7.5 Hot Tips for Finding the Right Brand or Website Designer

How do you find a great designer? Most people start out by looking at designer websites and finding work examples they like. Others find messages or philosophies with which they feel a great connection. But what happens after that? The most common thing that happens after you find a list of designers you would like to learn more about is that one by one they all sound too expensive. Or you end your no-charge Q&A with more questions than answers.

A very common set of statements I hear from prospective clients is:

1. We want to increase sales.
2. We want a really strong logo, brand or website.
3. We don’t want to spend much, or we have a very small budget.

If you can relate with these statements, this article was written just for you.

1. Budget Setting: Use the New Computer Rule
When setting your budget, use the “New Computer Rule,” which states that you should always buy the most expensive computer you can afford. The reason for this is simple. If you buy the cheapest computer, it will have a slower processor, it will become outdated much faster, and it will not serve your purposes very well. Similarly, if you buy the cheapest logo, identity design or website, it will not transform your brand, it will become outdated much faster, and it will very likely not communicate the essence of who you are. If your goal is to increase sales by making a bigger impact right from the start, a cheap identity or website design will not do that. This is not a license to go out and break your budget. It is a great rule of thumb, however, and it’s a smart way to start setting realistic goals for your brand or website design.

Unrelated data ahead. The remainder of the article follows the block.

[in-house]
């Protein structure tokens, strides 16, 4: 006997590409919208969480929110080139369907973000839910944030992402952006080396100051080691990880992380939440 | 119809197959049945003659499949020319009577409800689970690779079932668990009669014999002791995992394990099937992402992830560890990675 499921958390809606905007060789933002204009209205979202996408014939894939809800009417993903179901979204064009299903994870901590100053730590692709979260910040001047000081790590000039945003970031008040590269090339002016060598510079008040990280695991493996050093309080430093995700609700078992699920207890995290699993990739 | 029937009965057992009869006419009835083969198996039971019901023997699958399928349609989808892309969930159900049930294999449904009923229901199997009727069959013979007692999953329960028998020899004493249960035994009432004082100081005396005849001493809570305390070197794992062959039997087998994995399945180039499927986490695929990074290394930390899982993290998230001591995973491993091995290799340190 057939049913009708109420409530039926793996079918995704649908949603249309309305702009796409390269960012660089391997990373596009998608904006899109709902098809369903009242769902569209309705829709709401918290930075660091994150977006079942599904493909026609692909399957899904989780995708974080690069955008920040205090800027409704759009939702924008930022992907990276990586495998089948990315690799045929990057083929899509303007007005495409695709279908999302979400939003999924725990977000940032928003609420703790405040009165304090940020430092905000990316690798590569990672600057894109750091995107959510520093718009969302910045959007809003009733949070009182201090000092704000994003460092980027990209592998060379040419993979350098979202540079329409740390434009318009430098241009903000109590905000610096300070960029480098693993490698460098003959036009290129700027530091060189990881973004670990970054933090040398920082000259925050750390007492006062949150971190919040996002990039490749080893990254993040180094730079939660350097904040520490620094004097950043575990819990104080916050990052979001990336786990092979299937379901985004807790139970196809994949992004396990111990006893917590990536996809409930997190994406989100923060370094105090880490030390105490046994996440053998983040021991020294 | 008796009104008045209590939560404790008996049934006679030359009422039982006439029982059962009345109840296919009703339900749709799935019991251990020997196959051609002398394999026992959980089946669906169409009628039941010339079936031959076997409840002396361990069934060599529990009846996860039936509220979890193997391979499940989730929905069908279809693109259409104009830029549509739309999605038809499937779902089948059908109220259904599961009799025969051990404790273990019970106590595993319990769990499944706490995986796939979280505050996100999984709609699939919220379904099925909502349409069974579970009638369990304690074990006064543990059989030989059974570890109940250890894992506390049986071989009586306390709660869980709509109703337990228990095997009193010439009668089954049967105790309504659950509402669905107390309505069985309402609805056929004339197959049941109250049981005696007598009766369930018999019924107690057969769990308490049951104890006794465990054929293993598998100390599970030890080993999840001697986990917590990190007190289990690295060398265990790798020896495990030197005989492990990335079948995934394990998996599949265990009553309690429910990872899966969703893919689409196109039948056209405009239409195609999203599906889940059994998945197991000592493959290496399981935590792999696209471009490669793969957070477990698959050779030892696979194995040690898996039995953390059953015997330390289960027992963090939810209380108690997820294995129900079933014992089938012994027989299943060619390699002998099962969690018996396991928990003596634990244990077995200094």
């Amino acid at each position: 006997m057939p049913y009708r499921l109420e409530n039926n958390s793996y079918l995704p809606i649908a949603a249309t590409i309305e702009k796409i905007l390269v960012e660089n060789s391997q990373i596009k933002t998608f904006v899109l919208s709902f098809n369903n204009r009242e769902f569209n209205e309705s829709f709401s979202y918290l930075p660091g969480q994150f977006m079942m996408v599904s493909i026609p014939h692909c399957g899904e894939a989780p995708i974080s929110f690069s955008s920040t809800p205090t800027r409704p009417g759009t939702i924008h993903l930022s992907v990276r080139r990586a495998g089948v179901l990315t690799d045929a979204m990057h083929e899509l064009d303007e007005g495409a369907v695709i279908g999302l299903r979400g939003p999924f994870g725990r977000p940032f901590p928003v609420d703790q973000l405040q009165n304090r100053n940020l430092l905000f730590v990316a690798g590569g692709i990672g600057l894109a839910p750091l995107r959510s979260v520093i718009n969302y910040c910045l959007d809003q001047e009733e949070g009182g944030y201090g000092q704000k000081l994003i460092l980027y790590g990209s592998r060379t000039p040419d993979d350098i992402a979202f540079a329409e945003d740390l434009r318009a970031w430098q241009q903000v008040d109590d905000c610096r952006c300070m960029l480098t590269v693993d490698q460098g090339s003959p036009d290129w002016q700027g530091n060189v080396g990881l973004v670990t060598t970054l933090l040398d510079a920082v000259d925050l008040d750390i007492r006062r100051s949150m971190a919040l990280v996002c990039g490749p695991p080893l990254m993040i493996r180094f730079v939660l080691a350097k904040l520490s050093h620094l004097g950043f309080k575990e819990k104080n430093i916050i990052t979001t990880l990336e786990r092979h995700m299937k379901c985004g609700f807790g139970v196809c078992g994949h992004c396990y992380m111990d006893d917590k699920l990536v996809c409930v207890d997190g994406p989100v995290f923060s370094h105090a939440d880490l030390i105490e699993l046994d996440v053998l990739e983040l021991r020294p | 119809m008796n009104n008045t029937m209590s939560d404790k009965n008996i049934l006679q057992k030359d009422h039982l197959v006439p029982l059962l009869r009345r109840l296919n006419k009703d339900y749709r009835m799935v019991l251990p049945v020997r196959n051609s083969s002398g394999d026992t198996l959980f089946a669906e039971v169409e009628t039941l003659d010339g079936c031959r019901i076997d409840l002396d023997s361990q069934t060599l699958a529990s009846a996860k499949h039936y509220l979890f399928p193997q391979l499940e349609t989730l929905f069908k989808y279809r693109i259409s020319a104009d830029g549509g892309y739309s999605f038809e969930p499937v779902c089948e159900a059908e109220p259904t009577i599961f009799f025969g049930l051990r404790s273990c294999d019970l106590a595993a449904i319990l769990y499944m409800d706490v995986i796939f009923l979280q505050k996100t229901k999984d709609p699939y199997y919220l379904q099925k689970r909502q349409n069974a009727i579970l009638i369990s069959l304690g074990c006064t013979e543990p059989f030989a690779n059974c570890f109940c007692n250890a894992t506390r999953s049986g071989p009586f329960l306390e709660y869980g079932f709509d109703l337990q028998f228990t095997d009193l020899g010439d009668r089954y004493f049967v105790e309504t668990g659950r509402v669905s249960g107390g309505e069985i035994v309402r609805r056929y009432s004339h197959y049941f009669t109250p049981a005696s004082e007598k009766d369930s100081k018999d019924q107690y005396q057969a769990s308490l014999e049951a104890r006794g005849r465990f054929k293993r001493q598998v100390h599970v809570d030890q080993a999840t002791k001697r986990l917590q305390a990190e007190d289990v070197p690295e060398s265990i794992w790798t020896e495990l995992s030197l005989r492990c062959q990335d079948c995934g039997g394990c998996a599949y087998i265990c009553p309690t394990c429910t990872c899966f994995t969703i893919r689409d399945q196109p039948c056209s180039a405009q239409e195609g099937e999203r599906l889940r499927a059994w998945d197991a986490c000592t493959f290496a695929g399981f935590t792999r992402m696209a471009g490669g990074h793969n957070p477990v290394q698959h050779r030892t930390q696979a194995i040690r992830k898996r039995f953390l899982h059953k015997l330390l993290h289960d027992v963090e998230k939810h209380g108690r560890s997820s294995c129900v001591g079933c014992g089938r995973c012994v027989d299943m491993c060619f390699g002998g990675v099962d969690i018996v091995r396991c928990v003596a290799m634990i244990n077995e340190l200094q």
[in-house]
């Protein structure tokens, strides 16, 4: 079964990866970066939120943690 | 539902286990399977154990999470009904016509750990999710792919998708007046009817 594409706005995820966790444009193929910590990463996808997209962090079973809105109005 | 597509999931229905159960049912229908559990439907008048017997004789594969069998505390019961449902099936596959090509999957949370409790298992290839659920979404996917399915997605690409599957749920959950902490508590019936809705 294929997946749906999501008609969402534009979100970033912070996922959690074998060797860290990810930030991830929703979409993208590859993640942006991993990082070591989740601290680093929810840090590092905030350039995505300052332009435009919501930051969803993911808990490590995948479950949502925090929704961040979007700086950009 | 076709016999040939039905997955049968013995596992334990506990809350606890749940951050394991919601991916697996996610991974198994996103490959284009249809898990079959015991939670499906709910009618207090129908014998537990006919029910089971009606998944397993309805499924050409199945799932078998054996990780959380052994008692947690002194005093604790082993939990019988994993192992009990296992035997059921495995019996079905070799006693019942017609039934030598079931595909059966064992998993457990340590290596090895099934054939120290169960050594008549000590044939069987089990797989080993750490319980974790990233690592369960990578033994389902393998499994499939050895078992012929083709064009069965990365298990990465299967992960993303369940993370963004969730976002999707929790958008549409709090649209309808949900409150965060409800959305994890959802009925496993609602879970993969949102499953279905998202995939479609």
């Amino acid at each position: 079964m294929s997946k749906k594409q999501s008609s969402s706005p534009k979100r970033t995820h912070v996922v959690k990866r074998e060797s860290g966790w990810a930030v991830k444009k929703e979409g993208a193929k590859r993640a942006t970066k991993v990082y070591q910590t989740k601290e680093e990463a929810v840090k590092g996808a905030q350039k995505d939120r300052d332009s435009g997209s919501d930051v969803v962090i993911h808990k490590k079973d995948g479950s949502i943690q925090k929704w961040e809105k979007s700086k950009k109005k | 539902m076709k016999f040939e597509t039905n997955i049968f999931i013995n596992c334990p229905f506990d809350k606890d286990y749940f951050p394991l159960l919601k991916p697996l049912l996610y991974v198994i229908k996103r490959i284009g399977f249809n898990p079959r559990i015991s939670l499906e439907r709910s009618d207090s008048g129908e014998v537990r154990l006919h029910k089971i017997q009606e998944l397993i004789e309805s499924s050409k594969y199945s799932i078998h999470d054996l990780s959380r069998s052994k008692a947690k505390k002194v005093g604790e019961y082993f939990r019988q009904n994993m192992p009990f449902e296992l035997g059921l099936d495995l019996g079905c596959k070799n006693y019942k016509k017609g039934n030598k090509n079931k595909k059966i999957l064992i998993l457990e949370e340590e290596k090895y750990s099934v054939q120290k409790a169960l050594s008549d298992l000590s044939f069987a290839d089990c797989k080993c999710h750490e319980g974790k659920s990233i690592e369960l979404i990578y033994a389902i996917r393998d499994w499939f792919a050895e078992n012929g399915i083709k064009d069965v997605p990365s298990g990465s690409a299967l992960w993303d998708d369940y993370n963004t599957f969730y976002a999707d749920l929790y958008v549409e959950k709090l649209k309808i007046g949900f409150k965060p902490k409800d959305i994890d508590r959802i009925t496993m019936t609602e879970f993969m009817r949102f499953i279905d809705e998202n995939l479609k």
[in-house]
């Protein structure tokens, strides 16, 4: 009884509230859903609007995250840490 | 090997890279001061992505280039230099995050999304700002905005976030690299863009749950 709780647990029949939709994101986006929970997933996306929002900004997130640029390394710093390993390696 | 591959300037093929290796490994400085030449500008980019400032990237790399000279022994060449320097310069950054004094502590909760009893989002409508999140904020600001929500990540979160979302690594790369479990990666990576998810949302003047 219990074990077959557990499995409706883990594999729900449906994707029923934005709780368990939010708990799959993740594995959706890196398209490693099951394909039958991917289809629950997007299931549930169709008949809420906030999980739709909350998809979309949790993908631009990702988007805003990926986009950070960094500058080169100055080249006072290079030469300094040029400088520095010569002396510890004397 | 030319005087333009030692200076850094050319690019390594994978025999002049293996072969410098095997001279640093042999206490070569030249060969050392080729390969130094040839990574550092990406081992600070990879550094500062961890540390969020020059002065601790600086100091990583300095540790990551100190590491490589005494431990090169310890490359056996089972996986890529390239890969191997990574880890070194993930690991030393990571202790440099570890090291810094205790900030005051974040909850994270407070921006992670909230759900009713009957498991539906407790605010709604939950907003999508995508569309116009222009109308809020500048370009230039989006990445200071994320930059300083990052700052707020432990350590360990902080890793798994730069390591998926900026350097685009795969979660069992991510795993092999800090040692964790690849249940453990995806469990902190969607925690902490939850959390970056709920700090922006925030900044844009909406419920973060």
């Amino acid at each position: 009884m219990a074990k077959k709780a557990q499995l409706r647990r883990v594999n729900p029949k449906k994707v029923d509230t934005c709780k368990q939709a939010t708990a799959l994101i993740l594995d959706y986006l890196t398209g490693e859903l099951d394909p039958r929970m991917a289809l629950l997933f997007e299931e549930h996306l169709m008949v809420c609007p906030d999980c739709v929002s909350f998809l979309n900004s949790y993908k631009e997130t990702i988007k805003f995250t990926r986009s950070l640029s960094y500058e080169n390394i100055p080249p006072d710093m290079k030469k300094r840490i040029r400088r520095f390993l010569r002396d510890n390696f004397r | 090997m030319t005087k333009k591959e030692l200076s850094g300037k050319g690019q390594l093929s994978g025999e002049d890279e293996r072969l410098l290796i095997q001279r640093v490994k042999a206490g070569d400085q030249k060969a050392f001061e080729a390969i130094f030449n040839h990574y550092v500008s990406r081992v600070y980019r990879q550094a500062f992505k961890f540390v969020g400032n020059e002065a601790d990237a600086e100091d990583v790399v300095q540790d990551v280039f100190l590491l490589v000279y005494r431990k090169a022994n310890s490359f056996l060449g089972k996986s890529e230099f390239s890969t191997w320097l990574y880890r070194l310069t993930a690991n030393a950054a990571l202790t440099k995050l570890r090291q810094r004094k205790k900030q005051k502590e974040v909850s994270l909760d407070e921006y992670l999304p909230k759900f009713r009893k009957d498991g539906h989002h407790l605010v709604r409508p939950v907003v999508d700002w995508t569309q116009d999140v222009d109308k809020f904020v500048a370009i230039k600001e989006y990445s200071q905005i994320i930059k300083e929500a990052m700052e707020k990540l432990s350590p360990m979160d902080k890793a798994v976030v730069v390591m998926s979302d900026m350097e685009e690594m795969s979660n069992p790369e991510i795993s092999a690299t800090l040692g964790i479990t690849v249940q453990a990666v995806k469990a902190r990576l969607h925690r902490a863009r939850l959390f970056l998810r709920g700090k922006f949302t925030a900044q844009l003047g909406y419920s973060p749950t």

2. Break the Cycle!
If you always do what you have always done, you will always get what you have always got. If you have always been dissatisfied with the work your designer has done, you probably do not know how amazing it feels to experience outstanding design when it is created just for your business. If you want a big change in the perception of your business, or a boost in sales, or you have some other big goal, stop doing what you have always done. If you have always hired the cheapest design firm, but you are unsatisfied with the results, set a higher budget and get a better design firm. If you hire the cheapest, you get the cheapest. Don’t have a higher budget? Ask about options. Some designers do not offer options, while others can get pretty darn creative with options. Ask yourself: Does the cheapest looking logo represent your business the way you want it to? Does the $300 template website do everything we need it to do? Probably not. Then break the vicious cycle by setting a higher budget, hiring a better designer, and getting better results.